Hansen, Lonnie

Hansen, Lonnie

Lonnie Hansen is a resource scientist with the Missouri Department of Conservation working mostly on elk and deer. He is an Illinois native and received a B.S. in zoology from Western Illinois University in 1971 and a Ph.D. in Zoology from the University of Illinois in 1978. Before moving to Missouri, he was a research biologist at the Illinois Natural History Survey (1978-1987) working on squirrels and deer. He has been with the Missouri Department of Conservation for 24 years. Lonnie is primarily responsible for deer and elk research, assessing deer population status, public attitudes toward deer and deer hunting, proposing hunting regulations for deer seasons, and more recently elk.

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Brown, William

Professor William Brown is a vertebrate zoologist and herpetologist; he holds bachelor’s and master’s degrees from Arizona State University (1965, 1968) and a Ph.D. degree in Biology from the University of Utah (1973). Brown is a native of southeastern Pennsylvania where he grew up on a family farm and, when not doing chores, could be found chasing turtles and snakes in the local streams and fields. From 1974 to 1997 he was an Associate Professor of Biology at Skidmore College in New York, teaching a variety of courses (Field Zoology, Vertebrate Anatomy, Environmental Science). Since 1997 he has been an emeritus professor of biology at Skidmore College.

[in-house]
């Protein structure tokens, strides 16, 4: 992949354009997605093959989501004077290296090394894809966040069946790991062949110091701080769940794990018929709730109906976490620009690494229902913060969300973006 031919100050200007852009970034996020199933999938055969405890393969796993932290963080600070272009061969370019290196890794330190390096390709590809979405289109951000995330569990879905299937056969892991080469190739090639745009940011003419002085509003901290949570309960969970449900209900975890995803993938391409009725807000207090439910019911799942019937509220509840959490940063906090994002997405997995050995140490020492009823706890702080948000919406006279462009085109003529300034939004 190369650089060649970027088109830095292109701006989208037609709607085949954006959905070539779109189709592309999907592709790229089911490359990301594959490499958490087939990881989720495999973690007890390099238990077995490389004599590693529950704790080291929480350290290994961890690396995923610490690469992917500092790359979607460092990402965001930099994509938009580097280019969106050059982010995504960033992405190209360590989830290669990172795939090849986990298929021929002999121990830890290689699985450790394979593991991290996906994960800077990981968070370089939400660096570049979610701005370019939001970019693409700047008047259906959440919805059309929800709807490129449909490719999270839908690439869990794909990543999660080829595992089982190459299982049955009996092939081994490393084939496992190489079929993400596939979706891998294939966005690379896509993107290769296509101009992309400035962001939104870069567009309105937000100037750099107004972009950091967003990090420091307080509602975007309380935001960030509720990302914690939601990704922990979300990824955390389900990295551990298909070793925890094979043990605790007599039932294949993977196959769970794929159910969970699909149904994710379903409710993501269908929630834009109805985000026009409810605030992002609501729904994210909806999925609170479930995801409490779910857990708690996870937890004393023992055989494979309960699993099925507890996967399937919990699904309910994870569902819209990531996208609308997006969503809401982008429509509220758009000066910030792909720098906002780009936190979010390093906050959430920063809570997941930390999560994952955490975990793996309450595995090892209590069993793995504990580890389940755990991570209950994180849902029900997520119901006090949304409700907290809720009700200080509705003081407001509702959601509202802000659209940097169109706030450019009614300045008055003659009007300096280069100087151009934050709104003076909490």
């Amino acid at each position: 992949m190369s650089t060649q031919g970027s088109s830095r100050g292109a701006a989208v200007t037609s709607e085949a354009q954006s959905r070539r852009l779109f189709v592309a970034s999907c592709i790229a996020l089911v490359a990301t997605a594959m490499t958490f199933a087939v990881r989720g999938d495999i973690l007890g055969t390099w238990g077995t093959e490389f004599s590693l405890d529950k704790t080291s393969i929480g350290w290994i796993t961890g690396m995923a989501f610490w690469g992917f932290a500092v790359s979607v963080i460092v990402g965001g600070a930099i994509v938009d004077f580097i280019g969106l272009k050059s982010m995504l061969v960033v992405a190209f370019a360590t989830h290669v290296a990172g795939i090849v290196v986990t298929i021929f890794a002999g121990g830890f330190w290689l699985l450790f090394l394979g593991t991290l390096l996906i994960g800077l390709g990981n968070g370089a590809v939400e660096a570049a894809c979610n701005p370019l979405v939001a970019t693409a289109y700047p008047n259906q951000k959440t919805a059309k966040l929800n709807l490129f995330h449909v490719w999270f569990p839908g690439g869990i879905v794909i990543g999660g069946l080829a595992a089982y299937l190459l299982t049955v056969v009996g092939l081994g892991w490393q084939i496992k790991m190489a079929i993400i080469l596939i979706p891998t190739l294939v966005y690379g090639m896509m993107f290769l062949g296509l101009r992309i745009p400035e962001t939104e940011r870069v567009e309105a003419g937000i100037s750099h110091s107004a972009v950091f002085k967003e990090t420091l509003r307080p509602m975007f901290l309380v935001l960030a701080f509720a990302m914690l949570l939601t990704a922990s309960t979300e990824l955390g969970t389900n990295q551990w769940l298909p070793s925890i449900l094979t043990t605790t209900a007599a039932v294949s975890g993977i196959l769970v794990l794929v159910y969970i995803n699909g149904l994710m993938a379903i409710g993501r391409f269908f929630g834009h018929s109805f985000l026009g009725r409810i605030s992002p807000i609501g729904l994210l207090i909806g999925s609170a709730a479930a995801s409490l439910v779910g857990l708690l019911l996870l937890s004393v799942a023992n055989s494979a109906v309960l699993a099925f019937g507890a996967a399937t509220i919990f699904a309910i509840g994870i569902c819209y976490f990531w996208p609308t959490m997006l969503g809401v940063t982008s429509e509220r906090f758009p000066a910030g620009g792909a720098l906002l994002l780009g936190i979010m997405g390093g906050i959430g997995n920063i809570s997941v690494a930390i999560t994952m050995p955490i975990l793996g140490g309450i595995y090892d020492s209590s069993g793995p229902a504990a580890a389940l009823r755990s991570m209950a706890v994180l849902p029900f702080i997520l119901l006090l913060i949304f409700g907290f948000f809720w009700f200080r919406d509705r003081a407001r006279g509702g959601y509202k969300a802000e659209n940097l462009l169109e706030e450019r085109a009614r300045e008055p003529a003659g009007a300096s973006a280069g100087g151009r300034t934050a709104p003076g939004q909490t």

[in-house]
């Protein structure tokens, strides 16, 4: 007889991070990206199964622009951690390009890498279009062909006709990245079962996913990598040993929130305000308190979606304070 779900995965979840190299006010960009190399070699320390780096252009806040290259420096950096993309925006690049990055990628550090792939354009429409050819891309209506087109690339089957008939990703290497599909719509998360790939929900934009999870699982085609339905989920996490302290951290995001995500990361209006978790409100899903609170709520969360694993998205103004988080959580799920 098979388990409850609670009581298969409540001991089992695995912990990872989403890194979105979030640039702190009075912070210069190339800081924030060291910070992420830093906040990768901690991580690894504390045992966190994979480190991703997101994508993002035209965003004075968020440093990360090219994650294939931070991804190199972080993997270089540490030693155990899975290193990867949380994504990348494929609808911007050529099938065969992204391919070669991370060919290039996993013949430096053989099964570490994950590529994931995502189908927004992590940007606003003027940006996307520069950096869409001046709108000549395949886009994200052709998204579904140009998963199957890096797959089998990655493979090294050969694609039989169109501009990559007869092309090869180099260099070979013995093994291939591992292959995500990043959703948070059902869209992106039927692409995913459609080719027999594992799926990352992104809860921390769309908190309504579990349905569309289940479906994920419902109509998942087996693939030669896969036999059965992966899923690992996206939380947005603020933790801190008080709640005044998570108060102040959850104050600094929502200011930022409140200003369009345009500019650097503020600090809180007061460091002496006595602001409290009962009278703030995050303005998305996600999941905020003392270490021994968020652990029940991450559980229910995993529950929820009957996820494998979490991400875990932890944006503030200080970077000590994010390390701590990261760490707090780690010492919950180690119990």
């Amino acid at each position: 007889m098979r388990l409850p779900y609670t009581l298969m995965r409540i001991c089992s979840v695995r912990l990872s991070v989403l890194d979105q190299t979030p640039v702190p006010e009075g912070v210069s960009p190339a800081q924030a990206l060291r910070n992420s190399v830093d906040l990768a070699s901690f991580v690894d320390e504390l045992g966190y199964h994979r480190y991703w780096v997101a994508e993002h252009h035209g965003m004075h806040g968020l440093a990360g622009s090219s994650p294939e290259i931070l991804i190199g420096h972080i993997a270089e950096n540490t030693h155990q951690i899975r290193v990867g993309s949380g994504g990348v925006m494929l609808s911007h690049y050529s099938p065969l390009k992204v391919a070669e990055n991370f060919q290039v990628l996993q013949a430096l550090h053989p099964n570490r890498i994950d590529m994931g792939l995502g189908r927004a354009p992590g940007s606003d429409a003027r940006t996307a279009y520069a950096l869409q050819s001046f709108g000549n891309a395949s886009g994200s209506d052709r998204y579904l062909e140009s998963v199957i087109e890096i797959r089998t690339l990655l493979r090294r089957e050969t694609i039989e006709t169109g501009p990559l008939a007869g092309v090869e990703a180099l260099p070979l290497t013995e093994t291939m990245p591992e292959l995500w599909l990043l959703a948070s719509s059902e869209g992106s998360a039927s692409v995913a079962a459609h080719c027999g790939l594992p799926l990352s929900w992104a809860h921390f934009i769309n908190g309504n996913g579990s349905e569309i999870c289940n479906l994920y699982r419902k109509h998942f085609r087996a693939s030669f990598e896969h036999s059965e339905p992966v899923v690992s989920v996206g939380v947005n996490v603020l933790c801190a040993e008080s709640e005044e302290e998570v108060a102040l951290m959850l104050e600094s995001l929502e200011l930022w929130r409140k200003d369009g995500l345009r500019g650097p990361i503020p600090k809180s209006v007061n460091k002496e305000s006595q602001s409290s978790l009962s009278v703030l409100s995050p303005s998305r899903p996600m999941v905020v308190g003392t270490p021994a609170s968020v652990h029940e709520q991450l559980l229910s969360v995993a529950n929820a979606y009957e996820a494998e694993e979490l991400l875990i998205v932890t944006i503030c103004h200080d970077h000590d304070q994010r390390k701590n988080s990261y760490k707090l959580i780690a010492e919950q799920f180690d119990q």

Currently, he is a part-time lecturer in the Department of Biological Sciences, State University of New York at Albany, where for nine years he taught Field Biology and Vertebrate Histology (1997-2007), and where he currently teaches Comparative Anatomy of Chordates (2007-2009). In 1990, Brown served a one-year elected term as President of the Society for the Study of Amphibians and Reptiles (SSAR), an international professional organization of over 2,000 herpetologists, research biologists, and zoo professionals. In recent years he has served as a consultant for the State of New York in evaluating development projects impacting the timber rattlesnake as well as other reptiles and amphibians, and other wildlife. He has also provided evaluations for citizens’ conservation groups opposing inappropriate developments that impact timber rattlesnakes.

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